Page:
My Enemy, the 'Other'

SARA ENGRAM

April 18, 1993|By SARA ENGRAM

Afew days from now, a haunting new monument will open in Washington. The United States Holocaust Memorial Museum, which opens to the public April 26, is an institution dedicated to the proposition, ''Never again.''

Never again will the world look on while people are systematically exterminated. Never again will the world tolerate attempts at an organized obliteration of whole peoples and cultures. Never again will the evil of a Holocaust darken the earth.

The planners and builders of the Holocaust Memorial Museum could not have foreseen that the solemn ceremonies dedicating the new building would take place against a backdrop of Western hand-wringing over Bosnia, a European conflagration in which Serbian aggression against Muslim Slavs has created uncomfortably eerie echoes of Nazi zeal to eliminate Jews, Gypsies, homosexuals and other groups deemed undesirable.

It would be a far better world if the hatreds and misplaced zeal that drive such murderous schemes could be confined forever between the walls of a museum, where visitors could wonder and weep at the historical aberrations of a world gone inexplicably mad. Then they could leave the nightmares behind.

Alas, the nightmares are all too real, as are the hatreds that create them.

To be sure, there is a difference in scale and detail in the Holocaust memorialized in the new museum and the horrors in Bosnia. And, most assuredly, Bosnia is not the only place today where evil and death hold sway.

Dispatches from many parts of the world, from Armenia and Azerbaijan, from Angola, from Somalia and southern Sudan, hint at the same chaos and suffering. And who could forget Pol Pot's murderous rampage in Cambodia?

But if only by geographical proximity to that other Holocaust, Bosnia resonates on the Western conscience. This week Lady (Margaret) Thatcher blasted European leaders -- and, by implication, President Clinton -- for the inaction that Serb leaders interpret as a green light to complete their quest of a greater Serbia unblemished by Muslims and other non-Serbs.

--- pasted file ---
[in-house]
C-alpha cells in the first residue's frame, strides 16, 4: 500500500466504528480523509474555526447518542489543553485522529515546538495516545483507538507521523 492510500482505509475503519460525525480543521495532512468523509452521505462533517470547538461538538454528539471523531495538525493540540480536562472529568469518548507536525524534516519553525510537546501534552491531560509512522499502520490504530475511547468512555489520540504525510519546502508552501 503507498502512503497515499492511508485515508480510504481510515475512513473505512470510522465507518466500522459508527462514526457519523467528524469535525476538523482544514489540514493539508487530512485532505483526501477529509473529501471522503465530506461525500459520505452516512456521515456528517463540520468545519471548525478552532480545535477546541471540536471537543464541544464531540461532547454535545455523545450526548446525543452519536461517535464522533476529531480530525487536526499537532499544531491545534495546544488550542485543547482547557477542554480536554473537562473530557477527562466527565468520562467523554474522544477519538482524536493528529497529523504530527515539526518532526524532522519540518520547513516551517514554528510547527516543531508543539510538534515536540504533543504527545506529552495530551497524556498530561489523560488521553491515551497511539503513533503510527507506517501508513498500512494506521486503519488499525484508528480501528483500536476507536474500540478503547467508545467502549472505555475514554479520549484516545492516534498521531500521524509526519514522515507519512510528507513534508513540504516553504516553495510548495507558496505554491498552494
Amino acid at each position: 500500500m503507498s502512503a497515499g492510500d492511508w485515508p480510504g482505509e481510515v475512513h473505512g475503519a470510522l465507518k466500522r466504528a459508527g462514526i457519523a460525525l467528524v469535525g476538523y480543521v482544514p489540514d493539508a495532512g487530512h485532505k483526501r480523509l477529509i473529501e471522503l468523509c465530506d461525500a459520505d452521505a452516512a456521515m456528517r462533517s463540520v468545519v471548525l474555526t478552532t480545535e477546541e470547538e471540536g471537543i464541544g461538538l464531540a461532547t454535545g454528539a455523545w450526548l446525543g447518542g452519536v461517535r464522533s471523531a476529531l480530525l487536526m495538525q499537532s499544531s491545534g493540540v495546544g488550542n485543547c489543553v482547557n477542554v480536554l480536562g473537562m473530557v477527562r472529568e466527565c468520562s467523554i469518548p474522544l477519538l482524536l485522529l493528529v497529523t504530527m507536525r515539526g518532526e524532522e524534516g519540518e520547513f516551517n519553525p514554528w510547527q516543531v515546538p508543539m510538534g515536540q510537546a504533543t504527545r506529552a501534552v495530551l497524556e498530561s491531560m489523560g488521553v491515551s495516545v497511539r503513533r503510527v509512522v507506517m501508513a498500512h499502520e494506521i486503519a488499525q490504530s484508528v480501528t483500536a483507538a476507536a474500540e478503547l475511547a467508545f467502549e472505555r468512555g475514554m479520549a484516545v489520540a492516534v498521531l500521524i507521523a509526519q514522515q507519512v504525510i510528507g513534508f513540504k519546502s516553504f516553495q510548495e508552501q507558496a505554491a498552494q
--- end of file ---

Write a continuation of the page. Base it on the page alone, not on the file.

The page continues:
Recently a new book crossed my desk, a collection of compelling essays by the Croatian journalist Slavenka Drakulic entitled ''The Balkan Express: Fragments from the Other Side of War.'' Although Ms. Drakulic is Croatian and lives in Zagreb, the Croatian capital, she would prefer to think of herself as Yugoslav. She is as frightened as anyone by the resurrected nationalism that fuels the fighting.

But her own discomfort provides a poignant contrast to the utter confusion of her daughter, the child of a Croat mother and Serb father who never discussed the differences. ''I was aware that he was from a Serbian family while I was from a Croatian one, but it didn't mean anything to me, one way or another,'' she writes.

''World War II was long over when the two of us were born and throughout my life it seemed to me that everyone was trying to escape its shadow, to forget and just live their lives. Your father and I never even discussed the different nationality of our families, not because it was forbidden, but because it was unimportant to the majority of our generation. It wasn't an issue.''

No longer. ''The tragedy and the paradox of this situation now is that you will have to decide, to take his or my side, to become Croat or Serb, to take on and suffer his and my 'guilt' of marrying the 'wrong' nationality. In the war there is no middle position. All of a sudden you become responsible for what all other Croats or Serbs are doing.''

We are hearing a lot about the ''ancient ethnic hatreds'' that account for the viciousness of this war. But we aren't hearing enough of these other voices, the people more interested in getting on with their lives than with avenging historic wrongs.

Ms. Drakulic notes that in the 1980 census, 1.5 million people declared themselves not Croats or Serbs or Muslims but simply ''Yugoslav.'' Virtually all of them were then around 30, members of the post-World War II generation. Now their designation -- their chosen identity -- no longer exists.

Like many people, I am mesmerized by the pictures from Bosnia. I'm drawn to the faces of the civilians who have become the pawns of this war. Especially the children, whose faces seem so hopeful and alive despite the signs of shell shock, exhaustion and hunger.

Shell-shocked babies with shrapnel wounds. What could better drive home the horror of branding people only by ethnic labels, of turning the ''Other'' -- whether Jew or Muslim, Croat or Serb -- into the Enemy?

If only those scenes could be shoved inside a museum.

If only we could keep ''Never again'' from becoming ''Always again.''

Sara Engram is editorial-page director for The Evening Sun.

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